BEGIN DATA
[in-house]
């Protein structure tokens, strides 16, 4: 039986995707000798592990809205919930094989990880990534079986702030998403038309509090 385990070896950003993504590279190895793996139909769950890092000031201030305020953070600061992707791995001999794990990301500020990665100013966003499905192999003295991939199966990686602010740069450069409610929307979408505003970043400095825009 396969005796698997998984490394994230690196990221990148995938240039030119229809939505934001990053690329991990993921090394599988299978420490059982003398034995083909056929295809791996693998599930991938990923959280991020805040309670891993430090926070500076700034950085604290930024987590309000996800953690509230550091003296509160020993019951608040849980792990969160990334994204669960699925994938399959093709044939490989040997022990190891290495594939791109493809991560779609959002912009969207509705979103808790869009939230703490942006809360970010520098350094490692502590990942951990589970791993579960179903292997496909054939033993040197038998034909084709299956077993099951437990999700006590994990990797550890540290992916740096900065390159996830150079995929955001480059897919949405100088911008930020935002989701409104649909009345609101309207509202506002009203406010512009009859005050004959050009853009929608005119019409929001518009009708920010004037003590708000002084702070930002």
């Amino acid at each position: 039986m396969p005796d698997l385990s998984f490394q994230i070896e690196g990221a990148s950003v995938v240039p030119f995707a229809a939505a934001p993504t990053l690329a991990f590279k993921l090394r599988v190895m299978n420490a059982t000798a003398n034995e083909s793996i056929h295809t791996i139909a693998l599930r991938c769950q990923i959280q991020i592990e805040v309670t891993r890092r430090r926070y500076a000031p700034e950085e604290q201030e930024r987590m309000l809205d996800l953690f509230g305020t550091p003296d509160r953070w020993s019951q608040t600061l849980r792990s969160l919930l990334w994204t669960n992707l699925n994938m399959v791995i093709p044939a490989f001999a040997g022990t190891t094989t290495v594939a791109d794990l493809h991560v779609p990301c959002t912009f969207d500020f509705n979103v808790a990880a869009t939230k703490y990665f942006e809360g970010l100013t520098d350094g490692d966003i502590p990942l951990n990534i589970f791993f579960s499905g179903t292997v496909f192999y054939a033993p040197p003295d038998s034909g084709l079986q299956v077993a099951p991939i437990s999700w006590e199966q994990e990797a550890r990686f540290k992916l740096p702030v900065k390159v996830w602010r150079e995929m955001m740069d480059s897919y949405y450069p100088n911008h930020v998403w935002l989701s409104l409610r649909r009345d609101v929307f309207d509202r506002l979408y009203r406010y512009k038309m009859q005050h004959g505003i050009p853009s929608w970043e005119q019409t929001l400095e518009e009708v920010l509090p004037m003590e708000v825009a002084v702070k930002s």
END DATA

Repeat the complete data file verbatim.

[in-house]
């Protein structure tokens, strides 16, 4: 039986995707000798592990809205919930094989990880990534079986702030998403038309509090 385990070896950003993504590279190895793996139909769950890092000031201030305020953070600061992707791995001999794990990301500020990665100013966003499905192999003295991939199966990686602010740069450069409610929307979408505003970043400095825009 396969005796698997998984490394994230690196990221990148995938240039030119229809939505934001990053690329991990993921090394599988299978420490059982003398034995083909056929295809791996693998599930991938990923959280991020805040309670891993430090926070500076700034950085604290930024987590309000996800953690509230550091003296509160020993019951608040849980792990969160990334994204669960699925994938399959093709044939490989040997022990190891290495594939791109493809991560779609959002912009969207509705979103808790869009939230703490942006809360970010520098350094490692502590990942951990589970791993579960179903292997496909054939033993040197038998034909084709299956077993099951437990999700006590994990990797550890540290992916740096900065390159996830150079995929955001480059897919949405100088911008930020935002989701409104649909009345609101309207509202506002009203406010512009009859005050004959050009853009929608005119019409929001518009009708920010004037003590708000002084702070930002």
């Amino acid at each position: 039986m396969p005796d698997l385990s998984f490394q994230i070896e690196g990221a990148s950003v995938v240039p030119f995707a229809a939505a934001p993504t990053l690329a991990f590279k993921l090394r599988v190895m299978n420490a059982t000798a003398n034995e083909s793996i056929h295809t791996i139909a693998l599930r991938c769950q990923i959280q991020i592990e805040v309670t891993r890092r430090r926070y500076a000031p700034e950085e604290q201030e930024r987590m309000l809205d996800l953690f509230g305020t550091p003296d509160r953070w020993s019951q608040t600061l849980r792990s969160l919930l990334w994204t669960n992707l699925n994938m399959v791995i093709p044939a490989f001999a040997g022990t190891t094989t290495v594939a791109d794990l493809h991560v779609p990301c959002t912009f969207d500020f509705n979103v808790a990880a869009t939230k703490y990665f942006e809360g970010l100013t520098d350094g490692d966003i502590p990942l951990n990534i589970f791993f579960s499905g179903t292997v496909f192999y054939a033993p040197p003295d038998s034909g084709l079986q299956v077993a099951p991939i437990s999700w006590e199966q994990e990797a550890r990686f540290k992916l740096p702030v900065k390159v996830w602010r150079e995929m955001m740069d480059s897919y949405y450069p100088n911008h930020v998403w935002l989701s409104l409610r649909r009345d609101v929307f309207d509202r506002l979408y009203r406010y512009k038309m009859q005050h004959g505003i050009p853009s929608w970043e005119q019409t929001l400095e518009e009708v920010l509090p004037m003590e708000v825009a002084v702070k930002s």